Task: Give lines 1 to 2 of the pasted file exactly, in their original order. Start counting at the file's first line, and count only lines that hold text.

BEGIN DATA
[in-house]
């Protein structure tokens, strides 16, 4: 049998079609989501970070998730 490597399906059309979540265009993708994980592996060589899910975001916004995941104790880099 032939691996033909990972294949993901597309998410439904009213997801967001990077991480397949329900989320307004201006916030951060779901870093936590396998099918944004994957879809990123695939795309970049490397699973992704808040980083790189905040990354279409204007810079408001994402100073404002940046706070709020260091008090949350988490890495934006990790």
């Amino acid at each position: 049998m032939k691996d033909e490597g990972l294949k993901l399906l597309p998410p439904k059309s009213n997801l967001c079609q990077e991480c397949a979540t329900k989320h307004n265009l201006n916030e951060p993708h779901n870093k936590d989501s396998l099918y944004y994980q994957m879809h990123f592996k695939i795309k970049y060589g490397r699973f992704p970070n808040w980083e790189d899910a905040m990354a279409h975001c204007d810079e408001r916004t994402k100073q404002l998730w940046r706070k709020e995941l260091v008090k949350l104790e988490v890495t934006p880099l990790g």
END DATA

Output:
[in-house]
């Protein structure tokens, strides 16, 4: 049998079609989501970070998730 490597399906059309979540265009993708994980592996060589899910975001916004995941104790880099 032939691996033909990972294949993901597309998410439904009213997801967001990077991480397949329900989320307004201006916030951060779901870093936590396998099918944004994957879809990123695939795309970049490397699973992704808040980083790189905040990354279409204007810079408001994402100073404002940046706070709020260091008090949350988490890495934006990790």